As Alfonso Cuaron's "Gravity" enters its second weekend of sold-out multiplexes across the country, it's becoming the cinematic event of the year. The space epic may not break the same box office records that "Titanic" did in 1997, but in some ways it's just as important to the movie business. "Gravity," which arrives at a time when TV is considered more groundbreaking than movies, recaptured the water cooler buzz from "Breaking Bad," "Game of Thrones" and "Scandal."
But "Gravity" isn't just a celebration of the movies -- it's also a celebration of Sandra Bullock, who has reinvented herself as a formidable dramatic actress. It's still months before the Academy Awards, but "Gravity" will propel its star into the frontrunner seat of the Best Actress race. Here are five reasons why.
George Clooney, Bullock is an old-fashioned movie star. Her win for 2010's "The Blind Side" came out of left field: she wasn't in a typical Oscar-bait movie, she had never been nominated, and she defeated the great Meryl Streep channeling Julia Child. The fact that Streep took home the award a year later for "The Iron Lady" meant that voters felt guilty she lost for "Julie & Julia," but not so guilty they wanted to vote against Bullock. Given how much she's universally loved by the industry, Bullock could easily win again.
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2. Bullock is now the most bankable actress in Hollywood, period. Since 2009, she's had four films with a domestic box office gross of more than $100 million ("The Proposal," "The Blind Side," "The Heat" and "Gravity," which I'm including, because it will cross the mark over the weekend). That's almost unprecedented -- Channing Tatum had more blockbusters, but he also released more films. In the same time frame, Angelina Jolie, Brad Pitt and Johnny Depp each had three hits of that scope (including animated movies), Natalie Portman had two, Tom Cruise had one, Meryl Streep had one and Julia Roberts only had one.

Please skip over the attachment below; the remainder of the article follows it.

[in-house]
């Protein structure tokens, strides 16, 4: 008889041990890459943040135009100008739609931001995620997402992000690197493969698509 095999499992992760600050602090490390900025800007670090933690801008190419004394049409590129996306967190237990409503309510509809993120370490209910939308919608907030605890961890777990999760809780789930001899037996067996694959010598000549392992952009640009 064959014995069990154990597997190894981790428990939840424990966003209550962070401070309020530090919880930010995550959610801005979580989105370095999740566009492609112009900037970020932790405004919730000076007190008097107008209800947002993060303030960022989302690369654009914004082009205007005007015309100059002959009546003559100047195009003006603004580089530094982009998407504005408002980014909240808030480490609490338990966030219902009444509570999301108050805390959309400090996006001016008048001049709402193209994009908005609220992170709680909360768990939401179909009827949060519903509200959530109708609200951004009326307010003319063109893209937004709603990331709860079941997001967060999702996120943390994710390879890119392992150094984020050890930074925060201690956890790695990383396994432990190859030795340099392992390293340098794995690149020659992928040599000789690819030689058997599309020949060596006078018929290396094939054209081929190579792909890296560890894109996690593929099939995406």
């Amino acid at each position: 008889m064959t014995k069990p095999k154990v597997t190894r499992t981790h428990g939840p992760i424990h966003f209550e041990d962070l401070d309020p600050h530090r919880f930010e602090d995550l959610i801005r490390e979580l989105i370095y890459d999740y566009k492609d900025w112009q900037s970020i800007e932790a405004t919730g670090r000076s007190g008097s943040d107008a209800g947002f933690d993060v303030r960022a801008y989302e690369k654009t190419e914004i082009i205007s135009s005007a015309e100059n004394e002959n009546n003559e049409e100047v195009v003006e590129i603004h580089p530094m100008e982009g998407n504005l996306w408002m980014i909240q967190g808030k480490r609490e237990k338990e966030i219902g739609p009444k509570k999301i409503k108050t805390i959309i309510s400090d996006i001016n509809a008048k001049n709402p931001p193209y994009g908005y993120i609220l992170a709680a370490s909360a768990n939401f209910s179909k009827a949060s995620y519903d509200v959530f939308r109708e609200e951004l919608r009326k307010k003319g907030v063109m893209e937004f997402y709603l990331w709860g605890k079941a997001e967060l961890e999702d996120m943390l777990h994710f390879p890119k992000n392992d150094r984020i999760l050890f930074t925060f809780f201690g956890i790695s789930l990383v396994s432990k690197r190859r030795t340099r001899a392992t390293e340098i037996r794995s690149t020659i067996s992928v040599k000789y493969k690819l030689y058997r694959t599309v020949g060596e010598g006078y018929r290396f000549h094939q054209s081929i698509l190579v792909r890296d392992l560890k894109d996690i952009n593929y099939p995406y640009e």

3. Her performance represents the future. The Academy has been understandably nervous about awarding movies that suggest technology could replace actors on the bigscreen. In 2010, the year Bullock won for "The Blind Side," "Avatar," the biggest hit of all time, lost to "The Hurt Locker," and Andy Serkis was not nominated for his motion capture turns in "The Lord of the Rings" or "Rise of the Planet of the Apes." But "Gravity" is different because of Bullock. If the Academy honors her, they will be acknowledging that whatever change comes to Hollywood, there will always be a need for movie stars.
4. And Bullock is an excellent spokesperson for the technology. Many voters still don't understand the intricate craft involved with a movie like "Gravity" -- which explains why most questions from reporters have been about process. But talking to Variety's Tim Gray, Bullock made it clear that she had to act in circles to convince audiences she's a seasoned astronaut. "It was my job, with all these constraints, to figure out how to be this person," she said. There's no denying that Bullock, and not technical wizards, built that character.
5. Her only problem -- being a recent Oscar winner -- won't be a problem. The downside for Bullock is that she won so recently for "The Blind Side." But that won't be an issue if, as expected, this year's best actress race is similar to last year's best supporting actor competition, when all the nominees were previous winners. Bullock will likely be joined by four of the following contenders: Cate Blanchett ("Blue Jasmine"), Meryl Streep ("August: Osage County"), Judi Dench ("Philomena"), Emma Thompson ("Saving Mr. Banks") and Kate Winslet ("Labor Day").
If the nominations do unfold this way, the Academy will be deciding which actress deserves her second (or more) Oscar. Blanchett may be Bullock's biggest competition with the raves she's received for her performance in the Woody Allen comedy, yet she still won't be the favorite. Everything can change in the coming months as the Oscar race swings into full gear, but right now, Sandra Bullock is the one to beat.